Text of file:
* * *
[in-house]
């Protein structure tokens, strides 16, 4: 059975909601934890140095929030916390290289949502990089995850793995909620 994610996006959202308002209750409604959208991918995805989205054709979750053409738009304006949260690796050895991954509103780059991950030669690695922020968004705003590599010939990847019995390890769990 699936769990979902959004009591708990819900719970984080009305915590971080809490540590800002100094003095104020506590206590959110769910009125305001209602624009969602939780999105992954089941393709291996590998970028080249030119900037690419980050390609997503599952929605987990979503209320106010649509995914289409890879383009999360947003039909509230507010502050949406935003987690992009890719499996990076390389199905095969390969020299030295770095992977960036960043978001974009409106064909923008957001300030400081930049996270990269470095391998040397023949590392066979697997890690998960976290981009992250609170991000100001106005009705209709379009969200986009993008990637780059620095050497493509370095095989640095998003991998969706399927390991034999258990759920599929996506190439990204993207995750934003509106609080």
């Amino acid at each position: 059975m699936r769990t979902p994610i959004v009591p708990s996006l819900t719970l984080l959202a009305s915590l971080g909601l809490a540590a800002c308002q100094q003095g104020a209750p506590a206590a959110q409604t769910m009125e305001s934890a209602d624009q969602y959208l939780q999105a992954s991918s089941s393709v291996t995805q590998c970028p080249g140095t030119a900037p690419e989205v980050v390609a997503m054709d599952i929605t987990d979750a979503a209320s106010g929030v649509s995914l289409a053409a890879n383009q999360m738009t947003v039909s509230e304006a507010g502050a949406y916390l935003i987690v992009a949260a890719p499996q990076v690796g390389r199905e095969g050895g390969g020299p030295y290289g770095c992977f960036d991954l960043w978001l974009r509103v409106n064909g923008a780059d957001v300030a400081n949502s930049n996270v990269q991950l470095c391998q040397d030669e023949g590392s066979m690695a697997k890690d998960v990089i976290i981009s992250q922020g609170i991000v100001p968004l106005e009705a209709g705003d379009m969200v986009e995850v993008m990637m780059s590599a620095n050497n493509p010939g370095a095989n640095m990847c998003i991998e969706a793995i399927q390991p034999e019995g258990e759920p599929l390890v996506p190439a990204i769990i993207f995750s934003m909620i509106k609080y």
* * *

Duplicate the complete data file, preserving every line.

[in-house]
């Protein structure tokens, strides 16, 4: 059975909601934890140095929030916390290289949502990089995850793995909620 994610996006959202308002209750409604959208991918995805989205054709979750053409738009304006949260690796050895991954509103780059991950030669690695922020968004705003590599010939990847019995390890769990 699936769990979902959004009591708990819900719970984080009305915590971080809490540590800002100094003095104020506590206590959110769910009125305001209602624009969602939780999105992954089941393709291996590998970028080249030119900037690419980050390609997503599952929605987990979503209320106010649509995914289409890879383009999360947003039909509230507010502050949406935003987690992009890719499996990076390389199905095969390969020299030295770095992977960036960043978001974009409106064909923008957001300030400081930049996270990269470095391998040397023949590392066979697997890690998960976290981009992250609170991000100001106005009705209709379009969200986009993008990637780059620095050497493509370095095989640095998003991998969706399927390991034999258990759920599929996506190439990204993207995750934003509106609080």
């Amino acid at each position: 059975m699936r769990t979902p994610i959004v009591p708990s996006l819900t719970l984080l959202a009305s915590l971080g909601l809490a540590a800002c308002q100094q003095g104020a209750p506590a206590a959110q409604t769910m009125e305001s934890a209602d624009q969602y959208l939780q999105a992954s991918s089941s393709v291996t995805q590998c970028p080249g140095t030119a900037p690419e989205v980050v390609a997503m054709d599952i929605t987990d979750a979503a209320s106010g929030v649509s995914l289409a053409a890879n383009q999360m738009t947003v039909s509230e304006a507010g502050a949406y916390l935003i987690v992009a949260a890719p499996q990076v690796g390389r199905e095969g050895g390969g020299p030295y290289g770095c992977f960036d991954l960043w978001l974009r509103v409106n064909g923008a780059d957001v300030a400081n949502s930049n996270v990269q991950l470095c391998q040397d030669e023949g590392s066979m690695a697997k890690d998960v990089i976290i981009s992250q922020g609170i991000v100001p968004l106005e009705a209709g705003d379009m969200v986009e995850v993008m990637m780059s590599a620095n050497n493509p010939g370095a095989n640095m990847c998003i991998e969706a793995i399927q390991p034999e019995g258990e759920p599929l390890v996506p190439a990204i769990i993207f995750s934003m909620i509106k609080y």